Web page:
The Secret Meaning Behind Christmas Lights

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Stars and Christmas Lights

Stars and Christmas Lights

 Many people have a Christmas custom.  On a night before Christmas, they gather the family in the car and drive around in the evening admiring people’s front lawn Christmas displays.  Snow covered lawns decorated with Christmas lights and decorations are beautiful.  Yet, have we ever wondered why we put up Christmas lights to celebrate Christmas?  Is it just for fun, a tradition, merely a colorful addition to the bleak winter? Is there any other meaning…a secret, even occult meaning behind Christmas lights we are unaware of?

Christmas lights are a modern invention.  In the past people lit Christmas trees with candles, but until Thomas Edison appeared, we were unable to decorate outside with lights.  Then suddenly a new Christmas tradition became a standard for the holiday.  Something about these colorful lights immediately appealed to everyone.  When we see a front lawn marvelously decorated with light, what do we see?  The beauty of these displays is visible only at night.  During daylight they are invisible.

I’d suggest the lit yard and house represent the starry sky.  In the cities the stars of the sky are barely visible, and the Milky Way is rarely seen in the illumination haze of urban areas.  In rural settings, on a clear night one can see the sky brimming with nature’s own Christmas lights.  If we could see both the star filled night above contrasted with a light decorated home, the connection would seem obvious.  We are recreating the heavens at our front door.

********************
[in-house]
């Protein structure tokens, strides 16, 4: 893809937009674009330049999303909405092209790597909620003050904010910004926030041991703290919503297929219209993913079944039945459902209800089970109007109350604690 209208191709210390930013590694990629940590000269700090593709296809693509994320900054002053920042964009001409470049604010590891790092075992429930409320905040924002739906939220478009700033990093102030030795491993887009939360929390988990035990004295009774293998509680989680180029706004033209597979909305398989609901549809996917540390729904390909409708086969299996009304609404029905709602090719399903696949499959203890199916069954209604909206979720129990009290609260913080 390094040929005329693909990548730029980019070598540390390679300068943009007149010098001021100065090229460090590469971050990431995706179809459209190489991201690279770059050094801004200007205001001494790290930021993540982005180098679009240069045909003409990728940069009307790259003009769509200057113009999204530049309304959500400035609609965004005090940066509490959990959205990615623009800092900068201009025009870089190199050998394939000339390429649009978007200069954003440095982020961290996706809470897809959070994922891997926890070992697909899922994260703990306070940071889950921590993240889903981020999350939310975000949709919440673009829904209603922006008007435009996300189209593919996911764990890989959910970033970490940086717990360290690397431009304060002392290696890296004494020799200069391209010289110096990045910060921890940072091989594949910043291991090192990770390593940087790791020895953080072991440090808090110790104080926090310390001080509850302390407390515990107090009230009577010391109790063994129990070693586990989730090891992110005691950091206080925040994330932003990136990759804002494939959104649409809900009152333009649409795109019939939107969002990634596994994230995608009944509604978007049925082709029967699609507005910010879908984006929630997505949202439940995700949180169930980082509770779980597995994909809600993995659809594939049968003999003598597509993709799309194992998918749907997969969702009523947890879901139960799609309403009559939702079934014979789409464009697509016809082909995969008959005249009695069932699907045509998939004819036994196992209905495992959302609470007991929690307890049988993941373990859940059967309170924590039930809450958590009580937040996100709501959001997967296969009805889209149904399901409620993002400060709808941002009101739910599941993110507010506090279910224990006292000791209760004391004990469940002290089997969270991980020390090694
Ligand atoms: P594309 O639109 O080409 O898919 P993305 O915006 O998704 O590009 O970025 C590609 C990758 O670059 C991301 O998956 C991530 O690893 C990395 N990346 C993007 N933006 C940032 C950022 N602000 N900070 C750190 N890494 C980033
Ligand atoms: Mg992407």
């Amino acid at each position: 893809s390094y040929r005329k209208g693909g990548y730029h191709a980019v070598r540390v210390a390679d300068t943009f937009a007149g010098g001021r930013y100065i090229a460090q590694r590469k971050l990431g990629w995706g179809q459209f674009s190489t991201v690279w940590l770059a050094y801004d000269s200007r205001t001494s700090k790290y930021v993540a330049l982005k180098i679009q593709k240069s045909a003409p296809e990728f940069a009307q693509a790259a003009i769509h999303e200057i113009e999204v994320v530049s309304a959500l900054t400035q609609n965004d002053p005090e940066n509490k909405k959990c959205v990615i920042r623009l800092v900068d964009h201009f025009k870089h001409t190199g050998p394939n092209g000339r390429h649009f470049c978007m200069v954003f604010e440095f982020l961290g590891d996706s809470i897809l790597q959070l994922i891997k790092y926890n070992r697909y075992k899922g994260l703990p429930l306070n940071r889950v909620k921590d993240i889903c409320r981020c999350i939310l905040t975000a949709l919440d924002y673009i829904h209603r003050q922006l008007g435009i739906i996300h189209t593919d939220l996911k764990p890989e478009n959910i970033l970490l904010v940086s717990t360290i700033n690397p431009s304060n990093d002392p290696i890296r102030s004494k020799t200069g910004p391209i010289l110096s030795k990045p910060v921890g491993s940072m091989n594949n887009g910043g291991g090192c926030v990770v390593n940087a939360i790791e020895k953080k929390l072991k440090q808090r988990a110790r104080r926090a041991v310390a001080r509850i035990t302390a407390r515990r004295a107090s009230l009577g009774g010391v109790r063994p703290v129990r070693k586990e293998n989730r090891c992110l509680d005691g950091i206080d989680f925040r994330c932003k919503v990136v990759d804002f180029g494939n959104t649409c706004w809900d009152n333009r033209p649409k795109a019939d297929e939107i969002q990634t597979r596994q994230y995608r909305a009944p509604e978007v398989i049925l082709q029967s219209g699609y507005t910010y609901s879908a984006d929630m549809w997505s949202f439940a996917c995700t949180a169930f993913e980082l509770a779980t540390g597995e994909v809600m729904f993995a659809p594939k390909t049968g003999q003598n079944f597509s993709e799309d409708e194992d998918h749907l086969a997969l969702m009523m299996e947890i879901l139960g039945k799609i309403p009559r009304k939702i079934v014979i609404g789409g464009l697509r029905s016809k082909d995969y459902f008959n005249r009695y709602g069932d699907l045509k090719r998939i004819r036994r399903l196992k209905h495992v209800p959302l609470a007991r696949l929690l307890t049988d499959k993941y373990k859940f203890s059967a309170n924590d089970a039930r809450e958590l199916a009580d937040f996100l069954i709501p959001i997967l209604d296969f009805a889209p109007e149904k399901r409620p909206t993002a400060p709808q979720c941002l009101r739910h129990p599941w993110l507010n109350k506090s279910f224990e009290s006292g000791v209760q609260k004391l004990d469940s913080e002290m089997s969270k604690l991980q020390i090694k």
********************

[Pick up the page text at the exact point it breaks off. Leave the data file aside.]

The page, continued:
Celestial Realm

Celestial Realm

Humanity may have an instinctual feel for the stars of night.  Throughout our evolution, the stars have always been overhead, and eventually our species came to contemplate the sky.  Primitive man did not understand the sky, but they recognized it.  Eventually we associated the celestial sky as the home of the gods, and later developed arts such as astrology to discover meaning in them.  Mankind never grasped how truly vast the sky was, being nearly infinite with billions of galaxies each containing billions of stars.  The truth was more fantastic then our imagination.

as-abiove-so-below

Milky Way and Christmas Lights

Look at a home decorated with lights, and you will see we are trying to bring down the heavens and replicate them before us.  There is spiritual significance in this.  We are paying homage to a Creator God.  

“As is above, so below” is central to occult thinking.  The word “heaven” shows the connection in our collective thought between the sky and the spirit world.  The majesty of the star-filled night sky is a metaphor to describe the spiritual dimension, a realm outside of time and space.  Just like the sky, we cannot enter this spiritual realm.  We look but cannot touch.  We only glimpse it from afar (as if driving by in a car!).  To celebrate Christmas we use our homes to recreate models of the starry night, which in turn symbolizes the dimension of Spirit.  And we don’t even realize it!

Typical Christmas lights

Typical Christmas lights

The Star Tarot Card

The Star Tarot Card

Tarot card number 17 is “The Star”.  The meaning of this card is essentially similar to the symbolism of Christmas lights.  Here we have great stars blazing overhead while a woman pours water both on soil and pond.  This represents the same principle of “As Above, So Below”.  She is drawing down…pouring…the influence of the heavens into physical reality.

The top half of the card signifies the cosmos, not only the celestial but also the spiritual cosmos.  The bottom half of the card represents the physical world we live in.  The woman bridges both worlds, her head is in the stars and her feet touch both the earth and water.  In the card water symbolizes subtle spiritual energies.  She is nourishing the earth with spiritual waters from above.  The card symbolizes the unification of spirit and matter in harmony.  Unfortunately a rare thing in real life.